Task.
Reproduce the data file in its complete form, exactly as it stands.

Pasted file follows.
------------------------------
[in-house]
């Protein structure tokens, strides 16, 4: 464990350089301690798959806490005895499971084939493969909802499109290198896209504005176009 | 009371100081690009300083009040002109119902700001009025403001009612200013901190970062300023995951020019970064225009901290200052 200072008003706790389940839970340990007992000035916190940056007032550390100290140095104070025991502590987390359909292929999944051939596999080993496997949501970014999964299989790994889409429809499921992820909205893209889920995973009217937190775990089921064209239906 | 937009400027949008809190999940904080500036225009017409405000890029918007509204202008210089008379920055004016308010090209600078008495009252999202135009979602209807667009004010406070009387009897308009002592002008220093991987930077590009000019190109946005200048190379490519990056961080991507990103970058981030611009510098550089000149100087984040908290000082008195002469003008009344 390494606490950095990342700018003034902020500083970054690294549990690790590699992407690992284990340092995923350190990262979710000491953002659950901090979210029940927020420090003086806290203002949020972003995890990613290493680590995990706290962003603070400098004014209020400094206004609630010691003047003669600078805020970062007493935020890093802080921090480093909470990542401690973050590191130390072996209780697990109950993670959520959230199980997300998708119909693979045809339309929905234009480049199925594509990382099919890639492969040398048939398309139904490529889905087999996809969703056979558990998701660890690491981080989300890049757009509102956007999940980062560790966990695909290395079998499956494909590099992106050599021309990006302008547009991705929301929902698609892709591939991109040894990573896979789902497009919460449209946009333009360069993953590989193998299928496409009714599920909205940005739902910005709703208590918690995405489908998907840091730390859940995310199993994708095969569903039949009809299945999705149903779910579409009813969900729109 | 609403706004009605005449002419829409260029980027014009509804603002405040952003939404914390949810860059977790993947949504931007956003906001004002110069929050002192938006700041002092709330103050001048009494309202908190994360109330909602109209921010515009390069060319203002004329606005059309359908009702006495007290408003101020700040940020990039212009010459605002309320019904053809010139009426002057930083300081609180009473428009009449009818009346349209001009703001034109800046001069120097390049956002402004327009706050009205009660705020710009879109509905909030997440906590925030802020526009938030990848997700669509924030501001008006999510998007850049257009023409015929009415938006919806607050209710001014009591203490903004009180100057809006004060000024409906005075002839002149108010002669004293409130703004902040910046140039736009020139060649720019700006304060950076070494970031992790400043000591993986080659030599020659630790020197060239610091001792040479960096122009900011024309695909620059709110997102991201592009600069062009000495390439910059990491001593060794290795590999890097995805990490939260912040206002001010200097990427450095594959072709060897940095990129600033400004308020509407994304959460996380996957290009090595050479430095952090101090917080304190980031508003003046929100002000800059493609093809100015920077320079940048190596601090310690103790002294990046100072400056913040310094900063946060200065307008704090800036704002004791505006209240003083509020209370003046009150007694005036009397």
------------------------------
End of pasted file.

[in-house]
């Protein structure tokens, strides 16, 4: 464990350089301690798959806490005895499971084939493969909802499109290198896209504005176009 | 009371100081690009300083009040002109119902700001009025403001009612200013901190970062300023995951020019970064225009901290200052 200072008003706790389940839970340990007992000035916190940056007032550390100290140095104070025991502590987390359909292929999944051939596999080993496997949501970014999964299989790994889409429809499921992820909205893209889920995973009217937190775990089921064209239906 | 937009400027949008809190999940904080500036225009017409405000890029918007509204202008210089008379920055004016308010090209600078008495009252999202135009979602209807667009004010406070009387009897308009002592002008220093991987930077590009000019190109946005200048190379490519990056961080991507990103970058981030611009510098550089000149100087984040908290000082008195002469003008009344 390494606490950095990342700018003034902020500083970054690294549990690790590699992407690992284990340092995923350190990262979710000491953002659950901090979210029940927020420090003086806290203002949020972003995890990613290493680590995990706290962003603070400098004014209020400094206004609630010691003047003669600078805020970062007493935020890093802080921090480093909470990542401690973050590191130390072996209780697990109950993670959520959230199980997300998708119909693979045809339309929905234009480049199925594509990382099919890639492969040398048939398309139904490529889905087999996809969703056979558990998701660890690491981080989300890049757009509102956007999940980062560790966990695909290395079998499956494909590099992106050599021309990006302008547009991705929301929902698609892709591939991109040894990573896979789902497009919460449209946009333009360069993953590989193998299928496409009714599920909205940005739902910005709703208590918690995405489908998907840091730390859940995310199993994708095969569903039949009809299945999705149903779910579409009813969900729109 | 609403706004009605005449002419829409260029980027014009509804603002405040952003939404914390949810860059977790993947949504931007956003906001004002110069929050002192938006700041002092709330103050001048009494309202908190994360109330909602109209921010515009390069060319203002004329606005059309359908009702006495007290408003101020700040940020990039212009010459605002309320019904053809010139009426002057930083300081609180009473428009009449009818009346349209001009703001034109800046001069120097390049956002402004327009706050009205009660705020710009879109509905909030997440906590925030802020526009938030990848997700669509924030501001008006999510998007850049257009023409015929009415938006919806607050209710001014009591203490903004009180100057809006004060000024409906005075002839002149108010002669004293409130703004902040910046140039736009020139060649720019700006304060950076070494970031992790400043000591993986080659030599020659630790020197060239610091001792040479960096122009900011024309695909620059709110997102991201592009600069062009000495390439910059990491001593060794290795590999890097995805990490939260912040206002001010200097990427450095594959072709060897940095990129600033400004308020509407994304959460996380996957290009090595050479430095952090101090917080304190980031508003003046929100002000800059493609093809100015920077320079940048190596601090310690103790002294990046100072400056913040310094900063946060200065307008704090800036704002004791505006209240003083509020209370003046009150007694005036009397």